May 1, 2006

Poised for A comeback

The overcapacity in office space that weighed on the market after the dot-com bust finally is being worked off, making investment in big commercial construction projects attractive again.

The boom in single-family and multistory residential real estate of the last five years helped buoy an otherwise lackluster construction market. The bursting of the Internet bubble and the post-Sept. 11 economic downturn dragged down most other categories in the sector. But now, commercial construction seems poised for an upturn.

McGraw-Hill Cos. projects a 4% gain in starts this year for commercial construction, measured in terms of square footage, and 8% percent when measured by revenue. That compares with a modest 2% gain last year in square footage and 3% in revenue growth. Commercial construction includes offices, stores, hotels, warehouses, service stations and garages. The office market is projected to grow by 9% this year in terms of square footage.

“We’re seeing improvement—it’s a hesitant, modest improvement,” says Robert Murray, vice president for economic affairs at McGraw-Hill Construction in New York.


The impetus is coming in part from real estate investors, who see a downturn in office vacancy rates and an upturn in rents, says James Haughey, chief economist for New York-based Reed Business Information, which compiles construction industry data. In fact, as of the fourth quarter of last year, office vacancy rates in New York stood at 8%, down from 9.9% a year earlier, while the Washington, D.C., rate dropped slightly to 9.9% from 10.1%, reports CB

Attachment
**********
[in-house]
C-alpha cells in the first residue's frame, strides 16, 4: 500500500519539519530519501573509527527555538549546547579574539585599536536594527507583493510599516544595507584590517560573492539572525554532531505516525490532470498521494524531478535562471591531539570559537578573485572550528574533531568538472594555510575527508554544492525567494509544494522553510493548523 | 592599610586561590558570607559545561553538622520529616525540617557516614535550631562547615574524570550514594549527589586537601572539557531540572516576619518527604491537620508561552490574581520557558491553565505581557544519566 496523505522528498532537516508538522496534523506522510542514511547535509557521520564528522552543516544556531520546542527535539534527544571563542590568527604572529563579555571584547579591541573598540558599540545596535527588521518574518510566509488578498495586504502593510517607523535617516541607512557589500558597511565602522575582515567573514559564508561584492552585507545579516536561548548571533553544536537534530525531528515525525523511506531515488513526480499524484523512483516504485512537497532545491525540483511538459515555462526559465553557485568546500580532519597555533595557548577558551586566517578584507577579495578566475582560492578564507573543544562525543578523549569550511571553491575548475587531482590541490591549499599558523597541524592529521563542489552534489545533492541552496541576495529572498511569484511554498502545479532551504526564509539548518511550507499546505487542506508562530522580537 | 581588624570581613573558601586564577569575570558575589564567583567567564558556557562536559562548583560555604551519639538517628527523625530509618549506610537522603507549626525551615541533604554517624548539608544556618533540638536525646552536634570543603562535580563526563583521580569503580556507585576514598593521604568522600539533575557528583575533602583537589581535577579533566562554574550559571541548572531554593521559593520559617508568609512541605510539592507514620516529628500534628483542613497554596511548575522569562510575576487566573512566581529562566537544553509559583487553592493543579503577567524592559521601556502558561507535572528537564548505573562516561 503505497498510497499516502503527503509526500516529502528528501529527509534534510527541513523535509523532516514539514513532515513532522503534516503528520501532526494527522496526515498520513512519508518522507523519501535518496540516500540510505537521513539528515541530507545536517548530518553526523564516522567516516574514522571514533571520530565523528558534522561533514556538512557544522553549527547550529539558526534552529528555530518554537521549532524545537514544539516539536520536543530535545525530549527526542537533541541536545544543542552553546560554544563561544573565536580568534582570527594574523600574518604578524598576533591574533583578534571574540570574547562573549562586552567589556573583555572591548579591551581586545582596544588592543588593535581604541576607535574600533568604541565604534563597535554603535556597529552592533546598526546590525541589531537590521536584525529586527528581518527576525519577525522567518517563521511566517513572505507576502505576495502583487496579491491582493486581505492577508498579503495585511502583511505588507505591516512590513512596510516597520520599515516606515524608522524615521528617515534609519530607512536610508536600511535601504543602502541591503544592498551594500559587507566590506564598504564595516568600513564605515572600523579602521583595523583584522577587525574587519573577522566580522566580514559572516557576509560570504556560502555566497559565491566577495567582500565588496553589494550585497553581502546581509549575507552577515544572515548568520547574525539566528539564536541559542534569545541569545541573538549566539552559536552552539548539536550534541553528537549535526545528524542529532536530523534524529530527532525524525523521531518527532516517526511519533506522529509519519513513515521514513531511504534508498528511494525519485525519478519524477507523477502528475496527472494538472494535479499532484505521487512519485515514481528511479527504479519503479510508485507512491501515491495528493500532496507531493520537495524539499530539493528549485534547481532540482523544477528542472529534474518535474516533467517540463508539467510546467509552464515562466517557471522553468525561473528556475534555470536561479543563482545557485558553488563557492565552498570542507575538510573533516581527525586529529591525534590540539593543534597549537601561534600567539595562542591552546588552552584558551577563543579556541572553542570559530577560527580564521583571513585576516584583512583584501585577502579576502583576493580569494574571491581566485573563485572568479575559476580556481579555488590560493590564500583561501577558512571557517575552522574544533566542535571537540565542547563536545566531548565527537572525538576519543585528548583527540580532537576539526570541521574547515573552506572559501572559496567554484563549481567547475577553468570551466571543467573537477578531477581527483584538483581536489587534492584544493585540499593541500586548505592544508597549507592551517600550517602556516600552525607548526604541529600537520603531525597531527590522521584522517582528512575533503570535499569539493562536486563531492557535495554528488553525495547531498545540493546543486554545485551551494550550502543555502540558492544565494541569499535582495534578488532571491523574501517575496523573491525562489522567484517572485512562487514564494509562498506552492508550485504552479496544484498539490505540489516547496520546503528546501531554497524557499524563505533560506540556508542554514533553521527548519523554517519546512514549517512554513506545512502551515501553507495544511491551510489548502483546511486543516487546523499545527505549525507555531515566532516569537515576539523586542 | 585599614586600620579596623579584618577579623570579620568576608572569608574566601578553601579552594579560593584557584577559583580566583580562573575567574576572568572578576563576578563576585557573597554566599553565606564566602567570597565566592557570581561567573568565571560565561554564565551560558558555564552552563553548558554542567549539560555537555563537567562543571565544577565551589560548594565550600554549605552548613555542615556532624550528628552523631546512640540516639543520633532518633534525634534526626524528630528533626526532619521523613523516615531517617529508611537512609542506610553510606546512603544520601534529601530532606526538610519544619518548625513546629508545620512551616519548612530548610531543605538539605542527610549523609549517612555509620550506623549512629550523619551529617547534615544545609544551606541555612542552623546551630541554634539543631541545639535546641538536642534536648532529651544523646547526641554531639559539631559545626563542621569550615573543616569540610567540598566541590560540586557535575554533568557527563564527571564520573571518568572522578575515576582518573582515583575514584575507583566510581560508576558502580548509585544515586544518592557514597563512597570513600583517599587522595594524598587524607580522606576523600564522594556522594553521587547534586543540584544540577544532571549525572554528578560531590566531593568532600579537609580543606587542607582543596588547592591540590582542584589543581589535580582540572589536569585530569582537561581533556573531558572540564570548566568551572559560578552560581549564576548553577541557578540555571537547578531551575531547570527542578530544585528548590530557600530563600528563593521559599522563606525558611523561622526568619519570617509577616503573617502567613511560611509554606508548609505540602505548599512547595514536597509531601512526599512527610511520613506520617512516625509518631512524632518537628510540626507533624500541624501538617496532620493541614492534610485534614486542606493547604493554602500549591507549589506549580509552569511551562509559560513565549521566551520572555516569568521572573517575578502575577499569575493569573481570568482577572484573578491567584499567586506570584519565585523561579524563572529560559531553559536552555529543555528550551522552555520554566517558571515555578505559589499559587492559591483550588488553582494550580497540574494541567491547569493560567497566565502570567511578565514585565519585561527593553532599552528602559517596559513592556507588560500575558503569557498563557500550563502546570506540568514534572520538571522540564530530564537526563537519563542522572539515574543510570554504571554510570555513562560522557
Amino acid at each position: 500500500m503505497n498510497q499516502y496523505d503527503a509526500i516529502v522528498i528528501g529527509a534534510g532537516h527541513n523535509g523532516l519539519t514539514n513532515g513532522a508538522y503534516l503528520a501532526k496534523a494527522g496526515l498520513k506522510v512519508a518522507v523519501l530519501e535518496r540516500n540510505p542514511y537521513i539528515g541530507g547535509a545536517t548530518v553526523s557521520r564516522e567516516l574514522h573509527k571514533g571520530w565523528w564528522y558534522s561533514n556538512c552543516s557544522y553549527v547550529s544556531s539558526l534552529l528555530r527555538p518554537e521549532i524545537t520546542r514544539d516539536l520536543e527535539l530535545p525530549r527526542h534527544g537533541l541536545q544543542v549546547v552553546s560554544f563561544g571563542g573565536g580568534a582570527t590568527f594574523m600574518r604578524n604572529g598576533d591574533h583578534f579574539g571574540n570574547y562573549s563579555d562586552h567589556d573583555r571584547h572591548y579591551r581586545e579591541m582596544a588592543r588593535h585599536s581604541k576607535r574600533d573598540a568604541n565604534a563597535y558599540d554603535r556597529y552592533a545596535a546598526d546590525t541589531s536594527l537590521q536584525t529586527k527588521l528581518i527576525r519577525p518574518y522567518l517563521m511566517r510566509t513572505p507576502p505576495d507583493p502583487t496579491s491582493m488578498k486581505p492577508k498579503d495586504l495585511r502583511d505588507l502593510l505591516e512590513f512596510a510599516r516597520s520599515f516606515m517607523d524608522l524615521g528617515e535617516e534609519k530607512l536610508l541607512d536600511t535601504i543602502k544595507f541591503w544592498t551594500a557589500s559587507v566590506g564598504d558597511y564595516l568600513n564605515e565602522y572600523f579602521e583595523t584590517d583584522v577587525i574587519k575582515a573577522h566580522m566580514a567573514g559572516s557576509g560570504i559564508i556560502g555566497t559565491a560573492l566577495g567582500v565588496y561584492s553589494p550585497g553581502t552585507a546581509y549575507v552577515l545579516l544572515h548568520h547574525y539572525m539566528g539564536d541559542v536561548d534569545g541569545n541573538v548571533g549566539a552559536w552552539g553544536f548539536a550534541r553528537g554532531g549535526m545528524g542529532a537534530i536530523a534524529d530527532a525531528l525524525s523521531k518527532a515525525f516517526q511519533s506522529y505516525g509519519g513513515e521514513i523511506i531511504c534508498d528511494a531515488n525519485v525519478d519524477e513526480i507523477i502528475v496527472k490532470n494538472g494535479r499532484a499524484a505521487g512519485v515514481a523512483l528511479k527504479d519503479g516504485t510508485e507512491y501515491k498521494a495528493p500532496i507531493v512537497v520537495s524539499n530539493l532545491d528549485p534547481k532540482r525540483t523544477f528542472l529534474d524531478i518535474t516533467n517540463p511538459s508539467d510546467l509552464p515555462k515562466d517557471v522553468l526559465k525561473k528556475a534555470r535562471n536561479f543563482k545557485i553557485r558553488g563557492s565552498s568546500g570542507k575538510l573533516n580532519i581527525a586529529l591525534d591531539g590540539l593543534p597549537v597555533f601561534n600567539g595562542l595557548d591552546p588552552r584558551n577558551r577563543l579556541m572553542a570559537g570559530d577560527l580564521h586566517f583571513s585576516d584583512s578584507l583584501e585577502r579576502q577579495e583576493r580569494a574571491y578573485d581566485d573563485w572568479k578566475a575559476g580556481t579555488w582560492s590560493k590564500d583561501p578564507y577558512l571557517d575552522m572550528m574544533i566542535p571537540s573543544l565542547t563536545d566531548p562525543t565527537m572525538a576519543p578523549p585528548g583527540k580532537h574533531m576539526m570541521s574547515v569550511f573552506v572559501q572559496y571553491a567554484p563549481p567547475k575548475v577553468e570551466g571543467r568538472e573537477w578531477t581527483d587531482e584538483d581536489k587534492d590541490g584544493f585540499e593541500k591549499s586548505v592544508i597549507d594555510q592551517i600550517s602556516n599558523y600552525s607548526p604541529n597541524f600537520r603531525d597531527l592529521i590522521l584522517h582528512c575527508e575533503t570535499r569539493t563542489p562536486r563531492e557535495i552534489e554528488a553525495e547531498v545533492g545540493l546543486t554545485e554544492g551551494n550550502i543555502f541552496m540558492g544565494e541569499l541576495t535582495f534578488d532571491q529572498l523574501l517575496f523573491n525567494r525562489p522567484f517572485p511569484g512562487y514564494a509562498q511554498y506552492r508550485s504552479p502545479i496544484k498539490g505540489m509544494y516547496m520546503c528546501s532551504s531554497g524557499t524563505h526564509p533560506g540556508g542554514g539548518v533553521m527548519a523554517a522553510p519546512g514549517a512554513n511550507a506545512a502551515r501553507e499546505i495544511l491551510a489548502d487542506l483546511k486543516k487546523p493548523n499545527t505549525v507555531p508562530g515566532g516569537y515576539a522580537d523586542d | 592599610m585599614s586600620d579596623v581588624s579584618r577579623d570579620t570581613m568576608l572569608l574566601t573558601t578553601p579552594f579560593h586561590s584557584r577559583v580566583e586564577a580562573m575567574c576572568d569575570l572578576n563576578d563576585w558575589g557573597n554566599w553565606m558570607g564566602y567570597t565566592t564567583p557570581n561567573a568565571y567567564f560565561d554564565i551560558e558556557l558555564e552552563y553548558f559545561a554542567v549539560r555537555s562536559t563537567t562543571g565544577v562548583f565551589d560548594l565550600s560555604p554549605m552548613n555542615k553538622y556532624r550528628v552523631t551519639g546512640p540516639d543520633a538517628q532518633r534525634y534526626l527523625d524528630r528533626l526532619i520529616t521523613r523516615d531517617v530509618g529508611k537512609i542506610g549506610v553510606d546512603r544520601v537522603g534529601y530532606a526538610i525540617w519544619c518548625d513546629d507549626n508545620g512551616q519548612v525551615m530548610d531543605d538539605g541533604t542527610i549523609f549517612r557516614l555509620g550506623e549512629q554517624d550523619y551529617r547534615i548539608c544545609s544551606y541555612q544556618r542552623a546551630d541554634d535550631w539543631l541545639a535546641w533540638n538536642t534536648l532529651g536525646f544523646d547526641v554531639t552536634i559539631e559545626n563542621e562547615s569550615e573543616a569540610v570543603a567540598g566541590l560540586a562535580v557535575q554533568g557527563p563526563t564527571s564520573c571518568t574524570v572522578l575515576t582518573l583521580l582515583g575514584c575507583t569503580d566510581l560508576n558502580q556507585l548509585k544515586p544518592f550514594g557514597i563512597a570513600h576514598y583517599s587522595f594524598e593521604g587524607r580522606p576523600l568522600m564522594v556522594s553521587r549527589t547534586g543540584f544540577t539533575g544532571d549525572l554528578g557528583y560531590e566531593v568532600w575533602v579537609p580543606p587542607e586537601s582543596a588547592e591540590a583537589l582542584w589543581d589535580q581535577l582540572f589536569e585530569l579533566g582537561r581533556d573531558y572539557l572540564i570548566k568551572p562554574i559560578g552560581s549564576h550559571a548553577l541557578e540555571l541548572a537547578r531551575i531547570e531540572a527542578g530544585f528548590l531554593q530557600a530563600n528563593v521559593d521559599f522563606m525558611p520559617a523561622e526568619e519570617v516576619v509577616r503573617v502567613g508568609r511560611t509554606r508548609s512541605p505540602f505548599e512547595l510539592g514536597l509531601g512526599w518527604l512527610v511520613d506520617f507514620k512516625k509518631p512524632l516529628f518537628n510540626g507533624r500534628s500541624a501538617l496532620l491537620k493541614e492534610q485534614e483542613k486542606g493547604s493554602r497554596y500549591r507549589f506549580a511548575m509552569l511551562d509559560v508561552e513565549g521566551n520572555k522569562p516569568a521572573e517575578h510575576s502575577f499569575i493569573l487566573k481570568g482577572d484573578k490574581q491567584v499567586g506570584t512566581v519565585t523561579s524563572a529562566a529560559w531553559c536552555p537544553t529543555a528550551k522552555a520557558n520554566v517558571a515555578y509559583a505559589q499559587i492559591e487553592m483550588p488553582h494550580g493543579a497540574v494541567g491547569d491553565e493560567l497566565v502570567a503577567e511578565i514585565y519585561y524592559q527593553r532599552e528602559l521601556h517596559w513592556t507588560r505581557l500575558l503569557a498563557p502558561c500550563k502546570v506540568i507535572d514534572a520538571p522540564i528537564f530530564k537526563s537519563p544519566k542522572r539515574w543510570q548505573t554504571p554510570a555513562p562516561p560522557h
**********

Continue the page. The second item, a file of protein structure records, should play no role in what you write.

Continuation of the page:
Richard Ellis, the commercial real estate brokerage. Nationwide, the brokerage says, legions of office workers filled 24.3 million square feet during the same period, helping reduce the nationwide office vacancy rate to 13.9% at the end of the year compared to 16% a year earlier. Pulling up the average: Several large markets, including Atlanta, Dallas and Detroit, still have vacancy rates of 20%.

Other CB Richard Ellis data show rents holding steady or rising modestly in many cities, but with some dramatic exceptions. Last year, for example, leasing rates for downtown Chicago office space rose more than 15% from a year earlier. Further north, a strengthening Canadian dollar helped cities such as Calgary and Edmonton chalk up even more dramatic rent increases of 22% and 41% respectively.

With long-term interest rates remaining stable, despite Fed hikes in short-term rates, Haughey says, investors saw the need to lock in financing and launch their projects quickly.